The Italian and French Open
For fans gearing up for the Italian Open from May 15th till the 19th, and the French Open from May 27th till June 10th, it’s time to get smart about red clay courts! Why should you understand the history and benefit of this kind of surface? Because it will make you sound like a tennis genius, even if it’s just you explaining things to your wife on the couch.
What makes these European tennis tournaments so unique is the kind of courts that they play on. Clay courts are not nearly as popular as grass or hard courts, but every tennis professional knows that a player is not worth their weight in salt if they can’t play a solid match on a clay court. Red clay has its own key benefits, and we’re going to explore all of that here.
Pick Your Color
Although red clay is used for the Italian and French Open, there are several varieties of clay that are used on courts around the world. In general, green clay is used in America, known as Har-Tru, and traditional red clay courts can be found in Latin America and Europe.
Did you know that even though they’re called clay courts, they’re actually not made of clay? Clay holds a lot of moisture and would be very difficult for even the most seasoned player to play on. Usually, a solid permanent base is used, such as limestone, and then a fine coating of crushed brick is used on top. This allows players to slide over the surface of the court.
Why is Sliding Important?
Because of that fine layer on top of the clay court, it actually makes it harder for the player. Maneuvers that might work well on a hard court are not going to be effective at all on a clay court, and that element of challenge adds to the excitement of the game.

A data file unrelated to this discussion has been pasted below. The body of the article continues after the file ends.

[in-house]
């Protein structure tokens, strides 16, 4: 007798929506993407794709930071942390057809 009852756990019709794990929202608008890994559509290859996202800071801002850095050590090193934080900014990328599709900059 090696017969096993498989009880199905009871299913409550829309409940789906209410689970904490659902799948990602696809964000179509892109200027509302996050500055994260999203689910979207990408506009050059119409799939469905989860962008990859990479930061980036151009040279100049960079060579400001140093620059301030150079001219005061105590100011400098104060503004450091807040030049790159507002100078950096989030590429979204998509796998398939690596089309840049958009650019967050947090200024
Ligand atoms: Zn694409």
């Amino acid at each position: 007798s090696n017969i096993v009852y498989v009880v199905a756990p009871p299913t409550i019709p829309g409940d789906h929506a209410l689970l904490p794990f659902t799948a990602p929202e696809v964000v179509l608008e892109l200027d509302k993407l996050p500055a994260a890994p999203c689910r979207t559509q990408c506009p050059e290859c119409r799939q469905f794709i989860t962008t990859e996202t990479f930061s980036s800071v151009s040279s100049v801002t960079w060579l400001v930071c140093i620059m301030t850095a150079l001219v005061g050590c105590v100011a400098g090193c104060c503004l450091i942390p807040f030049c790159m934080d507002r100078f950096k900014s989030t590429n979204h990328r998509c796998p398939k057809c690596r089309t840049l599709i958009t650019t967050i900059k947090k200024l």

Although players use the slide to their advantage, it’s really the timing of the slide that is rather difficult. Maintaining balance and a strong position is made much more challenging. For tennis players, sliding is considered an art and it’s only mastered by working on a clay surface for a great deal of time.
Another element of challenge when it comes to the clay court is the unpredictability of the surface. For instance, on a dry, sunny day, the court is going to have a very different feel to it than it would on a wet day where there is less bounce. That’s why when playing on a hard court, you always know what you’re going to get, but this is not the case with the clay court. Also, the feel of the court will change as it has been more played upon. At the end of a long day of matches, the court is going to have a different bounce than it did at the beginning of the day.
Quite simply, the topspin that is used on a clay court is different from the topspin on a hard court, and it’s variable. The gritty surface of the clay court can lead to a harder spin, so if topspin is employed, the ball will bounce higher and sharper than the same ball hit on a hard court. Another interesting fact is that clay courts play slower than grass or hard-court surfaces. You’ll notice that players on clay courts will go back deeper into the playing area, as this creates more time to set up the shot.
The Key Benefits of Training on Clay:
- Improved endurance and concentration
- Increased patience in the tennis player
- Can help improve a variety of shots such as spins and angles
- Enhances decision-making skills
- Less stress on the body thanks to the soft surface
France obviously favors clay courts, but so do Spain, Italy, Austria, Germany, Belgium, the Czech Republic, Romania, and even Sweden. So, it should come as no surprise that in the past half-century, these countries have produced the majority of the French Open winners. When you begin your training on red dirt, there’s a good chance that you could be set up for greatness. Not only is this surface the most demanding physically, it also naturally protects athletes’ joints and limits the risk of injury.